Even the rebellious agency team were taken aback by Kim’s treatment, worried it might be too much to see dozens of vulva-shaped things literally mouthing the words to a song, but when they found the song - Camille Yarbrough’s ode to womanhood - they got it. “It feels right that they [the vulva proxies] would be singing this duet to the woman and vice versa,” says Toby.
At one point on the shoot they even had air guns on the oysters to help them move them around authentically.
The key to the campaign’s tone would be inclusiveness - all different kinds of vulvas would be represented, not just the ‘coin slot’. And humour was vital. Penises have been allowed to be funny since ancient history, but vulvas have been denied all the comic roles. With Kim’s film, they smashed these targets.
“Both from a physical and psychological point of view women aren’t expected to be funny,” says Margaux. “Your body is expected to be desirable and sleek and neat. Taking the piss and showing that it’s not polite, it’s exuberant and flamboyant and bushy is another way of breaking those taboos.”
Another balance to readdress was comedy-based. When was the last time you saw a vulva on the wall of a public toilet? The ‘Bathroom Takeover’ remedied that.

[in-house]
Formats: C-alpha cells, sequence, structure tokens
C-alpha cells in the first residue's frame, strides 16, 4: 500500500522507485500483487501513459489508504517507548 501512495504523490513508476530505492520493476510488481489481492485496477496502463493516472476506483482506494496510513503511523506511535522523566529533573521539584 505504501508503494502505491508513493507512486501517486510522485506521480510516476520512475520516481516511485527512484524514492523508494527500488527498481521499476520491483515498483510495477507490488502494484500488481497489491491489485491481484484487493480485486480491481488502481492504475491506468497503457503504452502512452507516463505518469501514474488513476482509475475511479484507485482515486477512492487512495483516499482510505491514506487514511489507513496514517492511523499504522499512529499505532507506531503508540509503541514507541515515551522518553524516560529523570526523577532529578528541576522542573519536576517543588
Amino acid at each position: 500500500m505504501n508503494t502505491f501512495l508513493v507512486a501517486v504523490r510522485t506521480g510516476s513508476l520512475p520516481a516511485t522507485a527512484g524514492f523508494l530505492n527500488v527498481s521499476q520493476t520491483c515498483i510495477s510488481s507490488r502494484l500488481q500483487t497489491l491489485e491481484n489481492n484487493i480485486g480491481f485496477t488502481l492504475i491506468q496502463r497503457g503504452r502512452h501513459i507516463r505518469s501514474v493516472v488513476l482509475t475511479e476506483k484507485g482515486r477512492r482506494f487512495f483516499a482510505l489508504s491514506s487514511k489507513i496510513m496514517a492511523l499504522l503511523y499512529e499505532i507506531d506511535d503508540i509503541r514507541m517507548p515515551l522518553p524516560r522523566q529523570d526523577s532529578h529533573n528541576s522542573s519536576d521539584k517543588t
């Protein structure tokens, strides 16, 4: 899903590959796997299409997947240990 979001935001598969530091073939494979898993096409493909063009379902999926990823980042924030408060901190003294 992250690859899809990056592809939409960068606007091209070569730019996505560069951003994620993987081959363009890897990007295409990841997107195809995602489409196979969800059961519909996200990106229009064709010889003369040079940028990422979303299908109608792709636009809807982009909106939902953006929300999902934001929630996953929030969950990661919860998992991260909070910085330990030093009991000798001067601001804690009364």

Then there was the demystifying print campaign, origami books allowing people to make vulvas from paper, mirrors given to influencers to break down the taboo about checking your own vulva out, and the 'designer vagina' fashion bursary to encourage people to create vulva-themed garments and wear them with pride.
The agency and client were used to battling the broadcast authorities from the previous year’s Blood Normal campaign, where they were banned from showing period blood on televisions. After the success of that campaign AMV BBDO’s team thought they’d be willing to cooperate, but they pushed back nevertheless. One comment, the pair revealed in their Kinsale talk, was: “Your cupcakes are too erotic.” Broadcast figures said their approximations of vulvas were too graphic, too asymmetrical, too dark… one person even asked if the cupcakes had to have clitorises.
On stage in Kinsale Margaux noted that there are names for what they were asking for: labiaplasty, bleaching and female genital mutilation. ‘Do they need to sing?’, asked one client. “Oh! And now you’re asking us to silence them!?”says Margaux, incredulous.